Friday, January 07, 2011

The Power of False Narrative

By Robert Parry
January 7, 2011

As the House of Representatives was engaged in its reading of an abridged version of the U.S. Constitution – leaving out parts like the sections on slavery that would make the Founders look bad – I was reminded again of the power of false narrative, especially at a time when the American Right dominates the U.S. media landscape.

Read on.


Morton Kurzweil said...

The false narrative is the same narrative that created the myth of property rights as the basis for an elite ruling class.
It is constantly surprising that poor whites believed in the social system that kept them in economic slavery by inventing the inequality of negroes as a disenfranchised class. This purulent idea has invaded the religious right, the tea party, the special interest racial, cultural, ethnic and the republican hypocrisy that demands not states rights, but special class privilege, rather than the equality by the authority of all the people.
The Supreme Court has acted in concert with the propertied class to make their representation equal to the voice of the people establishing a new class of citizen. The next step will be a new property requirement for legal access to law.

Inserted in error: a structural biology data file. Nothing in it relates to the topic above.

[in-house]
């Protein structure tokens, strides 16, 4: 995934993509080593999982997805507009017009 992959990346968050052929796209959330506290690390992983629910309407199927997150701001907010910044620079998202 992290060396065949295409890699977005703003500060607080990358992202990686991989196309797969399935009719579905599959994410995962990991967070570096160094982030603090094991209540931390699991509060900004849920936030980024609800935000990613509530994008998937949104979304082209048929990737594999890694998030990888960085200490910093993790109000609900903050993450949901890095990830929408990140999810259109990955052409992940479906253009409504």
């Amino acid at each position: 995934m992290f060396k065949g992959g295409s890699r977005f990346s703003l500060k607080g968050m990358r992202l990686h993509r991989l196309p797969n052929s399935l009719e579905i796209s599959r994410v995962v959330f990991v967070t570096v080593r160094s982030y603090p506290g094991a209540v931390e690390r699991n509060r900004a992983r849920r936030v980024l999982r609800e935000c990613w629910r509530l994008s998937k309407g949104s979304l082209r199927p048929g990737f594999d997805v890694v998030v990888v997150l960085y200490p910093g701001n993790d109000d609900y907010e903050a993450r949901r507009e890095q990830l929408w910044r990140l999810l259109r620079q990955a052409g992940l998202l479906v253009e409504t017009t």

Gail O said...

I too was bothered by the picking and choosing of what to read in the
Constitution while at the same time stating the the entire Consititution was being read. Yes, when the Consititution was written slaves were a part of our economy. Ironically, no one seems to mention that Native Americans were not even counted as a part of a person. From the Consititution. Representatives and taxes should be apportioned....... by whole Number of free Persons, including those bound to Service for a Term of Years, and excluding Indians not taxed, three fifths of all other Persons.
The Consitution did not mention the word slaves but they were referred to as other Persons.

Anonymous said...

"The Power of False Narrative"
In the power of your pen you state that it is constantly the right with a false perception of the constitution. You, then I take it are a constitutional scholar, well versed in the Federalist Papers, letters to and from each of the founders, notes of the era, along with newspaper articles of that era and all other governmental writings. Because without the knowledge of each of these, you become just another blogger that now thinks himself above the knowledge of Scalia and others.
Your understanding of history is distorted and so far left that you appear to well versed in the George Soros school of misrepresenting history. Your ideology is that of many that wish to degrade the greatness of this country by wading into the negativity of groups that you are most likely a part of. Maybe perhaps you are a student of Alynski, then I can make sense of your lack of true knowledge and understanding of the United States Constitution.